There have been a number of recorded incidences of "killer clouds" recently, yet when one looks at them in detail these articles appear to have little in common in terms of the chemical reasoning or content. Therefore, if one follows this thought to its logical conclusion there is no defining characteristic linking killer clouds save for the fact that they are "clouds." Let us look at a couple of examples.
1783 Icelandic volcanic explosion
In 1783 Iceland, which is one of the most active volcanic areas of the world, experienced an eruption from Laki Volcano, which lasted for well over four months, producing a fog-like cloud which, at one time or another affected most of Europe, drifting over areas such as Poland and the UK. Records available show that, in the UK alone, this cloud was responsible for the deaths of over 23,000 people. This can be evidenced by the local death records of the time, which showed that in many cities, towns and villages deaths during this period were often more than twice the normal average for similar annual periods.
What made these clouds so dangerous were their contents, which included sulphur dioxide and fluorine gases, substances which are dangerous for both humans and animals. In terms of the latter, it is suggested that thousands of the deaths in Iceland during this eruption resulted from people consuming animal products that had been contaminated because these animals eating contaminated grass. The direct effect the cloud had on people was irritations to eyes, ears, nose and throats and, due to the sulphuric acid and fluorine poisoning content this often led to death, especially for those who worked outdoors.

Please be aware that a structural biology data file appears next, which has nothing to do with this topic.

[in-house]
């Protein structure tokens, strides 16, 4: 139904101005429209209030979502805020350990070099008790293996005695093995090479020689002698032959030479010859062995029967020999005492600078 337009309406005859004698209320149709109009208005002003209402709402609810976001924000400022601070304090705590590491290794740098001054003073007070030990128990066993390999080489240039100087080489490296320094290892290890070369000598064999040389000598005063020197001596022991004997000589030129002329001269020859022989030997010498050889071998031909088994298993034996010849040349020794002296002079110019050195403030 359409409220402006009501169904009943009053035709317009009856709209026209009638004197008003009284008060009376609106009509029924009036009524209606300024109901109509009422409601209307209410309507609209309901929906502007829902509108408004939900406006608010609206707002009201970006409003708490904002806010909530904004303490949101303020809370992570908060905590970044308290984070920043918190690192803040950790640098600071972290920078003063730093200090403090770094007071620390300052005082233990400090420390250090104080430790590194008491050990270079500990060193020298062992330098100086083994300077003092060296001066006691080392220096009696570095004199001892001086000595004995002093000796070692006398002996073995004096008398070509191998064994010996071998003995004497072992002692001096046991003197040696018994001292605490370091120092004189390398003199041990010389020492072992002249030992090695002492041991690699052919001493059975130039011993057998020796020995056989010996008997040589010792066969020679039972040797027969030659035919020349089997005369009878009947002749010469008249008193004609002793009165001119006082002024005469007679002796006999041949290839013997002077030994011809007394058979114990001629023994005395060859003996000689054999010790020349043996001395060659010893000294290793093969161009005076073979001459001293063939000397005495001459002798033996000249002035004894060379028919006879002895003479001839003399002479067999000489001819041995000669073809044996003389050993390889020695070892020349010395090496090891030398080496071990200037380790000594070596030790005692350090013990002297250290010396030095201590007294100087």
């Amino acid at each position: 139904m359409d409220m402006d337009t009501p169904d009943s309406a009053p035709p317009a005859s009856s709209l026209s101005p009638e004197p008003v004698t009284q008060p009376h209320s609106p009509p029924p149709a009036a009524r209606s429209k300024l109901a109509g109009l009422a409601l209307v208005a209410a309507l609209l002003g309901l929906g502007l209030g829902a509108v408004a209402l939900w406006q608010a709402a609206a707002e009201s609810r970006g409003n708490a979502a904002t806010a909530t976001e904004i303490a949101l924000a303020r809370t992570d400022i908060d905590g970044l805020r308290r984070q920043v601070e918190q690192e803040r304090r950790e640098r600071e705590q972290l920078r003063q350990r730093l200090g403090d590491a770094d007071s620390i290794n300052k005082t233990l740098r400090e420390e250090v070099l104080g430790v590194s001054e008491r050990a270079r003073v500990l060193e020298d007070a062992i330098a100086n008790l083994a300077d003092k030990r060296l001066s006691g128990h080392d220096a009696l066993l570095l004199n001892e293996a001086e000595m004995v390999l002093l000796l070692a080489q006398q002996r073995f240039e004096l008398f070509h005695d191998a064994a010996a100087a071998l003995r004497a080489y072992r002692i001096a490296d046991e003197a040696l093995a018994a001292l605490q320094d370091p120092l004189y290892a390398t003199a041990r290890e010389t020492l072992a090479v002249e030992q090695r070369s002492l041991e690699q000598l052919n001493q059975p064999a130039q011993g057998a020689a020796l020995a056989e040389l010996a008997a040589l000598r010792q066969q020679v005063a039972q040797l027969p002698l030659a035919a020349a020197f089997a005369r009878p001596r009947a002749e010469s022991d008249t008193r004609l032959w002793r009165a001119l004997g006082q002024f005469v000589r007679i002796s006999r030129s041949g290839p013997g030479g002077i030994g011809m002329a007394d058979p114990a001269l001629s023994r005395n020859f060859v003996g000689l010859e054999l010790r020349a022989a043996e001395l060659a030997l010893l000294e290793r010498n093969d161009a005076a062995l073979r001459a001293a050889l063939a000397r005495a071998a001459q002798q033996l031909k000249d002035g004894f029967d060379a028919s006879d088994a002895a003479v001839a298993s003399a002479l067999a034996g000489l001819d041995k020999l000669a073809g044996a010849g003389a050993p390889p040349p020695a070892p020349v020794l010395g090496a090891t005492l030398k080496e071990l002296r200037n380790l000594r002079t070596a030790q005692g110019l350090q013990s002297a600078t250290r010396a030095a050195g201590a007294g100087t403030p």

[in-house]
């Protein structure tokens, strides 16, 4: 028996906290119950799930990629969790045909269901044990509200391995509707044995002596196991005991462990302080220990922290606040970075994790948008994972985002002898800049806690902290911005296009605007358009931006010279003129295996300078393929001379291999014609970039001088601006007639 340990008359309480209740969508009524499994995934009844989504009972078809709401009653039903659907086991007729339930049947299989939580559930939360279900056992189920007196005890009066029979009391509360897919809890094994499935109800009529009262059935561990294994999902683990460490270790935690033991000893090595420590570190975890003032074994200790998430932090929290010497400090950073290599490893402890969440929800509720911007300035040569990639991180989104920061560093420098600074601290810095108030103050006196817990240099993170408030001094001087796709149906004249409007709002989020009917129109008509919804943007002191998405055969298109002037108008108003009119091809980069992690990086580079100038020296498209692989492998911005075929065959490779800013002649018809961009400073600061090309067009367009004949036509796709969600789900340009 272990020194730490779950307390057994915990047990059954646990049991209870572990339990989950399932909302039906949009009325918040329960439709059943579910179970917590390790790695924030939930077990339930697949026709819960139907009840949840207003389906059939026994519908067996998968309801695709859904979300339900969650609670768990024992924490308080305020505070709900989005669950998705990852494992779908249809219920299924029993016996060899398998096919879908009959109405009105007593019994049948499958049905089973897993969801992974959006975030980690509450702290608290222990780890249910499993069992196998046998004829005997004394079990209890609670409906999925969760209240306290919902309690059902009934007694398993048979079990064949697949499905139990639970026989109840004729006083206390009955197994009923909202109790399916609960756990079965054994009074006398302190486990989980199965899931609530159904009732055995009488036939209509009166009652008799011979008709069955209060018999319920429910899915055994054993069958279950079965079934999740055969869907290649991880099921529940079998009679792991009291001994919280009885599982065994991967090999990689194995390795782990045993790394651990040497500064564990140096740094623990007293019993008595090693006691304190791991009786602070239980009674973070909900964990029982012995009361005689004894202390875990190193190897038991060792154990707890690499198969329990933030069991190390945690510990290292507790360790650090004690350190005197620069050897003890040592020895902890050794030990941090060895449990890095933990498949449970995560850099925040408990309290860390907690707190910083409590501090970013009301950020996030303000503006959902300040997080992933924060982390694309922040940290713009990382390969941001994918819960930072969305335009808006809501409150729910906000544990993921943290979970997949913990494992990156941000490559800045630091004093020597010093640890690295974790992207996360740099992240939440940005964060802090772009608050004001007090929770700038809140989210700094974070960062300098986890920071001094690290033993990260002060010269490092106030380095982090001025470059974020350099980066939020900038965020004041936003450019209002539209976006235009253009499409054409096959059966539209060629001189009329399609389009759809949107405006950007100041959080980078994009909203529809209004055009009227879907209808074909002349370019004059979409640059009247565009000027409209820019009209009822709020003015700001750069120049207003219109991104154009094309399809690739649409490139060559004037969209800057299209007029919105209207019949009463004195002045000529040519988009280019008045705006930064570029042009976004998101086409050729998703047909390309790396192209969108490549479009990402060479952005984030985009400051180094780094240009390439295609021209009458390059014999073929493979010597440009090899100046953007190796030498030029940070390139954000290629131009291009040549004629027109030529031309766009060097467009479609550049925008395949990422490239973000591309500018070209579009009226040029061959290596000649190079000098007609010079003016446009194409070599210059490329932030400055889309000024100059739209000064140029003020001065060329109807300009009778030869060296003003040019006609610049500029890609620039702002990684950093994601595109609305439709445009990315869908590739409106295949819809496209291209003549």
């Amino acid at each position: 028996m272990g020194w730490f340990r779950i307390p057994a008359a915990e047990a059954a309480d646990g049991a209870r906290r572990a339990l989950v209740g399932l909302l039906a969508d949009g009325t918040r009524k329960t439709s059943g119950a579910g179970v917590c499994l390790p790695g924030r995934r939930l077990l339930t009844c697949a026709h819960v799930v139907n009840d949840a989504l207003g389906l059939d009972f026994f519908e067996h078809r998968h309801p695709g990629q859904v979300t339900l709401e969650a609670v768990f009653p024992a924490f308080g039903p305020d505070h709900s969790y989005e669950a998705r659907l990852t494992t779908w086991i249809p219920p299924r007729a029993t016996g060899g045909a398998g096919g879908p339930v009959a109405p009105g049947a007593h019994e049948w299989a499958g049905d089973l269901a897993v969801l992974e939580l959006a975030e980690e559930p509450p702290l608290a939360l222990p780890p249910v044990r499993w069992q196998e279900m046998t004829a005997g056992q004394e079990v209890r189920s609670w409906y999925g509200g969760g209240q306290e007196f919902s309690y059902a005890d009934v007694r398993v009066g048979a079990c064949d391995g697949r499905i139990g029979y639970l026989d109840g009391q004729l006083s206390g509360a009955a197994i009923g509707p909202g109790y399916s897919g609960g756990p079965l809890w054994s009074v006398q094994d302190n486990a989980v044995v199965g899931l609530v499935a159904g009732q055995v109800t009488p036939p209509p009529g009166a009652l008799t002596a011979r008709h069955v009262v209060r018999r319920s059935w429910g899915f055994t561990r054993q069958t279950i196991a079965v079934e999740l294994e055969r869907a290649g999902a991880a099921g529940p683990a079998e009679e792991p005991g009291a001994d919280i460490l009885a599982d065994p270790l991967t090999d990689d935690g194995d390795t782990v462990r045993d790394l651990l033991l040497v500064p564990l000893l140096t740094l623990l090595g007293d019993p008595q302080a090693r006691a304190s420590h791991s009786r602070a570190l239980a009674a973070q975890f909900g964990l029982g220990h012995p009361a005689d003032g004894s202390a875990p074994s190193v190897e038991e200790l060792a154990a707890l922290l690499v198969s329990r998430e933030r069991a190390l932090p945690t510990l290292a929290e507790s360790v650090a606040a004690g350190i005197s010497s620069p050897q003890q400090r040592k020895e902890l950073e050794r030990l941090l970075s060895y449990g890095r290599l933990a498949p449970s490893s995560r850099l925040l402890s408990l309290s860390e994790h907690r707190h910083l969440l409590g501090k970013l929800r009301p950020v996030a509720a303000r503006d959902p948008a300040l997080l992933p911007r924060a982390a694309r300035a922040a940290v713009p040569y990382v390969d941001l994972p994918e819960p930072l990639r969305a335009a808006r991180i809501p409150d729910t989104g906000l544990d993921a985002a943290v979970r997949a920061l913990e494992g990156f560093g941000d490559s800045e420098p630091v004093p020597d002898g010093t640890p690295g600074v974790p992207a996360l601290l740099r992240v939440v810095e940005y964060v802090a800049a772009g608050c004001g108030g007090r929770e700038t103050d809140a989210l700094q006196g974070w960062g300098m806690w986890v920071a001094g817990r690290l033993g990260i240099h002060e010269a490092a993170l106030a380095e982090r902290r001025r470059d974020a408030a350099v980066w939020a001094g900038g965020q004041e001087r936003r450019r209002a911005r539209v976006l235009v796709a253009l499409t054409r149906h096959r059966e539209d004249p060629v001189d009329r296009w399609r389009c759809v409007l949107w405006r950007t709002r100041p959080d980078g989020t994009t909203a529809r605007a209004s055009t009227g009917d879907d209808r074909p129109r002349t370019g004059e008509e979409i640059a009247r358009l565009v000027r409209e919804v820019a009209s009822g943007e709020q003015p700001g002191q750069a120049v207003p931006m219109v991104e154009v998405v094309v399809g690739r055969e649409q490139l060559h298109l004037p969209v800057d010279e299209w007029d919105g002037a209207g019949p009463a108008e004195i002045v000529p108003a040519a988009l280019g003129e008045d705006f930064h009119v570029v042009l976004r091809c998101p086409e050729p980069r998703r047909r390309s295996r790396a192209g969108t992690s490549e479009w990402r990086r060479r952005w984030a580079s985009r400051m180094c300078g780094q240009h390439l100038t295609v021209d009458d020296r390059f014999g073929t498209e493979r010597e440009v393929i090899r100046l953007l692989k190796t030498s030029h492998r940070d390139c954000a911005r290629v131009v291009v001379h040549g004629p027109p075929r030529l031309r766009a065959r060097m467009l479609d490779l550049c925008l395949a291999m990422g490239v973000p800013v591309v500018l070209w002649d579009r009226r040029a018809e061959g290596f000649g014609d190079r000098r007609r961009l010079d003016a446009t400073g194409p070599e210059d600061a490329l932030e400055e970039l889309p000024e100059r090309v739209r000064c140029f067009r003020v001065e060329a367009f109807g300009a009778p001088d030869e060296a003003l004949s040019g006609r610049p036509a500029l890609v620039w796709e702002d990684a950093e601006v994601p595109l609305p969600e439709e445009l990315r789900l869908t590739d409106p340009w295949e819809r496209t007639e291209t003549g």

1986 Cameroon lake cloud
Another killer cloud phenomenon occurred in 1986 in and around lake Nyros, which is located in Cameroon. In this incidence, approaching two thousand people died virtually overnight, seemingly without explanation. It was only after detailed scientific examination was performed that it was discovered that the cause was related to an escape of a cloud of neat CO2 gases from the lake. Although water can absorb CO2, there is a limit to the safe absorption level, which are located in the deeper areas, especially when the water is in a confined area such as a lake. When that point is reached, CO2 is pushed into upper levels, where it is less secure. The slightest disruption at this level causes the CO2 to bubble up to the surface, where is escapes as a cloud of gas. As CO2 is heavier than air, which of course we need to breath, in sufficiently large quantities it will make breathing impossible. According to the scientists, those quantities can start as low as a 10% concentration to become fatal.
In an attempt to resolve the problem at Lake Nyros the scientists have lowered a pump into the lake, which is intended to release the CO2 in a more controlled manner. However, with the levels of this gas still high within the lake, there is no guarantee that this will stop a future occurance.
Although killer clouds can be manmade, to the extent that man can release poisonous gases into the air, as has occurred with bio-chemical warfare in the past, the natural killer cloud phenomenon described above are more concerning. Despite the fact that scientists are trying to find methods to deal with future incidences like those that occurred in Cameroon, there is the potential for such an incident to be repeated elsewhere. Some people have even raised the concern about the levels of C)2 in the oceans and what would happen if there was a major leak of CO2 from this source. Although scientists believe that this is unlikely, no one can be certain that it will not occur.
Similarly, in both cases the control of these events is outside the ability of man. The only difference that we can make is to continue our efforts to reduce emissions of CO2, and increase our scientific knowledge, which it is hoped may serve to reduce the human and animal costs of such disasters.